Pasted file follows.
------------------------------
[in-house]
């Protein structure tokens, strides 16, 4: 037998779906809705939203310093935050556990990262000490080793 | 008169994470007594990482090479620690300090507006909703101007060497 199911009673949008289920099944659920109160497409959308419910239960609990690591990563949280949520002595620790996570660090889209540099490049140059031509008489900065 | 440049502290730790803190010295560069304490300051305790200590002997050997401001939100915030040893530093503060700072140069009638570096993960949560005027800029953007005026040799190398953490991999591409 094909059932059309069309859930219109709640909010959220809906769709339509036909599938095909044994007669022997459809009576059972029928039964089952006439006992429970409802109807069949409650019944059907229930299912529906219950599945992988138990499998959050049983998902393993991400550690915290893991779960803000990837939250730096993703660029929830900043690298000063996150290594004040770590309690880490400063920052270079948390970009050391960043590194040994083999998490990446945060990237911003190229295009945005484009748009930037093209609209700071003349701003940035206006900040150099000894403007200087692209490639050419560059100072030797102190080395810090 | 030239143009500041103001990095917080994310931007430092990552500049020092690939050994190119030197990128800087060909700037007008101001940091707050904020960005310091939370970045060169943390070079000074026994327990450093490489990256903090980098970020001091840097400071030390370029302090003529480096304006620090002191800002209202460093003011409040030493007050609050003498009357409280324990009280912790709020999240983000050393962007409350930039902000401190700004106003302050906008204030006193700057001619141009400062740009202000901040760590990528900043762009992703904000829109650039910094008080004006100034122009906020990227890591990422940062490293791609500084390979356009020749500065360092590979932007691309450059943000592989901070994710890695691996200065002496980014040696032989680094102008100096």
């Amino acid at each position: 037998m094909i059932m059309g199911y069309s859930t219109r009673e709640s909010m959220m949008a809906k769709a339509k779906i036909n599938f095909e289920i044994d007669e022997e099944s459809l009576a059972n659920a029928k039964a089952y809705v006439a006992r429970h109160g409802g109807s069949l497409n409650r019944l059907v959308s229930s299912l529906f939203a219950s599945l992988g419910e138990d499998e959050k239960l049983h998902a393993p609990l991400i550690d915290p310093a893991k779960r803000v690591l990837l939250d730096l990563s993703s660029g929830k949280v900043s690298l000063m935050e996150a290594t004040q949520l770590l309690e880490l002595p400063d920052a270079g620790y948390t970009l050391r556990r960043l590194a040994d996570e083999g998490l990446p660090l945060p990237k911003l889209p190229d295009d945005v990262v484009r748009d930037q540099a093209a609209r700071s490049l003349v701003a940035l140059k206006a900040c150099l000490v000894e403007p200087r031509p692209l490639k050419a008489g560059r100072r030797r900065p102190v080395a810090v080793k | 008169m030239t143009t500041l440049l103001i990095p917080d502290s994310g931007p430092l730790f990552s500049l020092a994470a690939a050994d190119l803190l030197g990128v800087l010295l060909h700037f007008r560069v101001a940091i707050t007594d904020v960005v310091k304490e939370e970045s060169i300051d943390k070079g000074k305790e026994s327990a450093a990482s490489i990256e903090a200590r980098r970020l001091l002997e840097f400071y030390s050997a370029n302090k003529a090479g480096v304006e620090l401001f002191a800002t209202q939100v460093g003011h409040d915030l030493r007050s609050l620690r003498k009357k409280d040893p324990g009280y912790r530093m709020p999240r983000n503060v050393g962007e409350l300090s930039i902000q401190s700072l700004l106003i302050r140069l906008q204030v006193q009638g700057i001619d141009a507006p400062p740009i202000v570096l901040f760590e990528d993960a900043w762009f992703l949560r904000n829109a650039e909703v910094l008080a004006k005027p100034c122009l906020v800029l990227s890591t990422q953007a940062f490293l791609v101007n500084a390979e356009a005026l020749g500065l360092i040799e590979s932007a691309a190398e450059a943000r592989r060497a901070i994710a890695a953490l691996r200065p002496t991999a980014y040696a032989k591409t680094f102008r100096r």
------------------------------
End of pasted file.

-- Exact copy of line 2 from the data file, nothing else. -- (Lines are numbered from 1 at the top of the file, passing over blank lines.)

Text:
């Protein structure tokens, strides 16, 4: 037998779906809705939203310093935050556990990262000490080793 | 008169994470007594990482090479620690300090507006909703101007060497 199911009673949008289920099944659920109160497409959308419910239960609990690591990563949280949520002595620790996570660090889209540099490049140059031509008489900065 | 440049502290730790803190010295560069304490300051305790200590002997050997401001939100915030040893530093503060700072140069009638570096993960949560005027800029953007005026040799190398953490991999591409 094909059932059309069309859930219109709640909010959220809906769709339509036909599938095909044994007669022997459809009576059972029928039964089952006439006992429970409802109807069949409650019944059907229930299912529906219950599945992988138990499998959050049983998902393993991400550690915290893991779960803000990837939250730096993703660029929830900043690298000063996150290594004040770590309690880490400063920052270079948390970009050391960043590194040994083999998490990446945060990237911003190229295009945005484009748009930037093209609209700071003349701003940035206006900040150099000894403007200087692209490639050419560059100072030797102190080395810090 | 030239143009500041103001990095917080994310931007430092990552500049020092690939050994190119030197990128800087060909700037007008101001940091707050904020960005310091939370970045060169943390070079000074026994327990450093490489990256903090980098970020001091840097400071030390370029302090003529480096304006620090002191800002209202460093003011409040030493007050609050003498009357409280324990009280912790709020999240983000050393962007409350930039902000401190700004106003302050906008204030006193700057001619141009400062740009202000901040760590990528900043762009992703904000829109650039910094008080004006100034122009906020990227890591990422940062490293791609500084390979356009020749500065360092590979932007691309450059943000592989901070994710890695691996200065002496980014040696032989680094102008100096």